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Ingredients

450 grams / 1 lb spiralized/ribboned/julienned heirloom carrots

6-8 Thai bird chilis, sliced and seeded

2 TBSP peanut butter

1 TBSP palm sugar or brown sugar

Juice of one lime

1 TBSP fish sauce

1 clove garlic (mashed)

1 cm cube of fresh ginger (mashed)

3-4 TBSP hot water

2 TBSP fresh chopped cilantro

Fresh slices lime, chopped cilantro and peanuts for garnish (optional)

 

Method

Spiralize carrots with a veggie spiralizer or ribbon by running a vegetable peeler down them to create long strips. You can also julienne if you don’t have the other tools but it’s not ideal. Put the finished carrots in a bowl.

Slice and seed the chilis (or don’t – it’s up to you how much spice you like). Add to the bowl with the carrots.

In another smaller bowl combine the peanut butter, sugar, lime juice, fish sauce, mashed garlic and ginger, and enough hot water to make them all blend together. For me it was 4 TBSP but do one at a time and see how it looks, you don’t want it to be watery.

Pour the sauce over the carrots, toss until coated. Sprinkle in cilantro and toss again. Garnish to your liking.

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Spicy Double Chocolate Mexican Cookies

Around this time last year I made a few different kinds of cookies that Bogdan took to work. Honestly, these chill-chocolate cookies were included as sort of a last minute afterthought. Now, a year later, I had to really dig deep to remember the other types because the chocolate-chili Mexican cookies were by far the crowd favourite. You see those ones on the end? They’re cream cheese frosted pumpkin spice cookies. The ones on the other side are lemon & walnut shortbread. I still don’t get why the chili-chocolate were so much more popular!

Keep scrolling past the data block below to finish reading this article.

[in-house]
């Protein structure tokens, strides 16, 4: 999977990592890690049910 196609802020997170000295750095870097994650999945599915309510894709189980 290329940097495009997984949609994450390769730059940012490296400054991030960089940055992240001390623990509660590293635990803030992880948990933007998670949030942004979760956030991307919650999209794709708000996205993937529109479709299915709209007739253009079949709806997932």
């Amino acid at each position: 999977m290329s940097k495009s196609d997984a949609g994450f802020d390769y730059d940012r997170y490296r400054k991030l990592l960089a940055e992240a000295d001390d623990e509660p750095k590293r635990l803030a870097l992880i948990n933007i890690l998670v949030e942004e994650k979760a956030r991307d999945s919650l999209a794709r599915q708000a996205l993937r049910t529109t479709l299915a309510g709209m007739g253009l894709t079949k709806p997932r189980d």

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I’m noticing more and more lately that people won’t necessarily be impressed by whatever I think is most exciting. For example, a little while ago I posted my Harvest Biryani With Chickpeas, Dried Cranberries, and Pepitas and my Pumpkin Spice Steel Cut Oat Brûlée (again, as an afterthought) at the same time on Instagram (see my feed to the right!). I thought people would like the Harvest Biryani way more…the pictures were striking, it had much more going on and was (relatively) a bit more complex than the Oat Brûlée.

Wrong.

The Oat Brûlée was way more popular.

Back to a year ago. There were a few requests for this recipe at the time. One, in particular, was from one of Bogdan’s co-workers. Bogdan reminded me so.many.times.  The conditions just weren’t ever right: I was in exams, I didn’t have the right vanilla, or cocoa powder…it was summer and too hot to bake spicy chocolate cookies….